Feeds:
Posts
Comments

Archive for the ‘Matador University’ Category

It’s hard to believe that just over a week ago I was telling you all about my enrollment in the Matador U’s Travel Writing course.  Now a couple of weeks in, I have submitted my first assignment – writing about my home town.  There have been a couple of revisions to the initial draft, but I hope that you all feel like you are with me as I returned ‘Home’ to this place I love so much.

Travel writing evolution Assignment – Returning home

Reminders of home

Across the farming land I see them.  The high-rises of my home town.  Two concrete wheat silos standing tall above the mallee scrub. Their corrugated tin roofs reflecting the hot summer sun’s rays back up into the brilliant blue, cloudless sky, and I know I’m almost home.

IMG_3449

The newest additions to Patche – Two 10 meter tall Mallee Fowls. The intention is that they will become a draw card for travellers hoping to tick visiting all the ‘big things’ off their list.

Past the ‘Welcome to Patchewollock’ sign the deserted main street is a familiarity.  The football oval a silvery grey, with bands of brown.  The grass long dead after years of drought and the weeds now crusty from the early summer heat. The old general store, though closed now for years, stands beyond black and yellow striped tape, a caution by the council of danger.  The local hotel, the hub of our community, freshly painted but desolate.  The farmers too busy with harvest to call in for a cold beer or a quite yarn.

Across the road, two giant mallee fowls. Their 10 meter tall structures built to honor this native flightless bird that was once thought to be close to extinction, but now which frequently roams across our remote desert landscape.  They seem strange; foreign, yet their sculptured bodies and finely detailed painted feathers provide our small town with a glimmer of tourist hope.

Nothing has really changed, but it all seems slightly different.  Perhaps I am seeing it through new eyes. Once a town at the ‘end of the line’, many may see it as a lost cause.  A town without life, without heart, without hope, but I know its secret.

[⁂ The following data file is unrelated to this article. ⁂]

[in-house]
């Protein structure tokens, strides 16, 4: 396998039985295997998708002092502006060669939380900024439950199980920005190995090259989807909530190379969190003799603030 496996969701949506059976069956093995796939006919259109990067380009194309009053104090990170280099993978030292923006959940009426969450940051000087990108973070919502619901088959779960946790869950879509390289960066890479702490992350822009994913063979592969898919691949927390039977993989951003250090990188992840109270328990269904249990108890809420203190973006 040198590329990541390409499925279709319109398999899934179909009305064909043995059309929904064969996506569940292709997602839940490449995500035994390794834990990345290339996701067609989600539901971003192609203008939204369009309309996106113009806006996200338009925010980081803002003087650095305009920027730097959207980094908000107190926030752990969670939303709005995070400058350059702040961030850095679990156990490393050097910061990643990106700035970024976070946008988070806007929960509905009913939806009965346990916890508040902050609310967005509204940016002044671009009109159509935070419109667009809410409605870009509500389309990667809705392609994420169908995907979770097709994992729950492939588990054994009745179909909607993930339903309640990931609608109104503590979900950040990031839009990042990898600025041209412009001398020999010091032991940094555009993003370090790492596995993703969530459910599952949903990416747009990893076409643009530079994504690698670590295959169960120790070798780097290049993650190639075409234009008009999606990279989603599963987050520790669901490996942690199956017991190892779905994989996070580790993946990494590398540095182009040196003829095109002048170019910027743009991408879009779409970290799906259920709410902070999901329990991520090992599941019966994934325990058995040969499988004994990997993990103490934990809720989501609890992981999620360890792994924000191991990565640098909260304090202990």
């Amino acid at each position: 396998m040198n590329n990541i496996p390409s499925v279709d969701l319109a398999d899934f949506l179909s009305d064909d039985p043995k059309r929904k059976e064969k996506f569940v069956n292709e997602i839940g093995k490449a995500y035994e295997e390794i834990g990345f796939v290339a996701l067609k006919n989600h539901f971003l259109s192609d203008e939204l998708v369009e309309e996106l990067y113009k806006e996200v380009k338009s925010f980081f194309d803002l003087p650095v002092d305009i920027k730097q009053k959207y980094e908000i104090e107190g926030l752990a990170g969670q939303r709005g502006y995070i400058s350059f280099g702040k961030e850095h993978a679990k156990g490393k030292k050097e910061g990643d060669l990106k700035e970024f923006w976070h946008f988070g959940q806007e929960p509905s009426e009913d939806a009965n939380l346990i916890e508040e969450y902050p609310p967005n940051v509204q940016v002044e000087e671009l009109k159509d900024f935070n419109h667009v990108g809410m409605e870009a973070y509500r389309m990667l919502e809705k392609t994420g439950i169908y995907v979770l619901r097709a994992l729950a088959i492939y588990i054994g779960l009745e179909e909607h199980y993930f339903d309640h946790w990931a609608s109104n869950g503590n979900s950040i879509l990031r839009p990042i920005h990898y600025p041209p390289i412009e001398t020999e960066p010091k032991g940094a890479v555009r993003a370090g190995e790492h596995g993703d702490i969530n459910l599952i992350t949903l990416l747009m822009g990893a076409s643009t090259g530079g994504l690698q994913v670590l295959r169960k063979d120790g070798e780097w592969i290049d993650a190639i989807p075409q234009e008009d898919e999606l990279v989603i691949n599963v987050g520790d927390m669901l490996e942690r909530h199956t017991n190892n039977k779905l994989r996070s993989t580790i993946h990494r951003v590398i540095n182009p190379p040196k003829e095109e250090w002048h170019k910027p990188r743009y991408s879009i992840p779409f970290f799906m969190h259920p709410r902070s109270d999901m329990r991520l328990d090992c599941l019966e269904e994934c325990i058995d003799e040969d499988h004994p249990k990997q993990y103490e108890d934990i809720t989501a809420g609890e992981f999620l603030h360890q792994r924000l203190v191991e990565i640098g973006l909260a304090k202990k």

Before I know it we are out of town. Where I’d previously thought a puddle of water lay on the road, now only dry bitumen remains. The watery mirage from the 40 degree heat now dancing on the road 50 meter’s ahead.

Golden Fields of Wheat

Golden Fields of Wheat

As far as the eye can see, paddocks after paddock of golden wheat line the road, their full heads of grain swaying in the light summer breeze, a living tribute to the settlers that selected and cleared this land in the early 1900′s. Land that their grandchildren and great grandchildren continue to work and graze in this harsh but un-spoilt corner of Victoria’s northwest.

The blue bitumen turns to white gypsum and the white gypsum to red dirt. The type of dirt that burns your feet on a hot summer’s day, that’s fine enough to stick to your skin after a hard day’s work and the type of dirt that creates a layer of dust on EVERYTHING inside the house after a mid-season dust storm. I know I am home.

The shearing shed, the grain shed. The tractors and the trucks, all reminders of my childhood.  Memories engrained in the sand, the sheds and the land these machines have worked.

Memories of racing through the pouring rain on pushbikes. Of sitting on Dad’s knee and steering the huge tractor and of resting in its wheel hub while sharing cheese and jam sandwiches under a shady tree in the middle of the vast open paddocks.

The smell of freshly turned soil after a rain and the sound of large rain drops falling on the tin roof as I fell to sleep on stormy summer nights. Of waking up to the stillness and calmness of the farm.  The only noise that of birds chirping in the cool of the morning and of the dogs barking, marking the new day.

Getting out of the car, the still dry heat hits me. It has been 20 months since I was last home and only 30 hours since I left a snow dusted Calgary. It feels a long way from where I have come, but everything about this place remains alive within me and I know in my heart that this will always be my home.

DSC_0479_Snapseed - Shearing shed

I always know this is ‘home’

Advertisements

Read Full Post »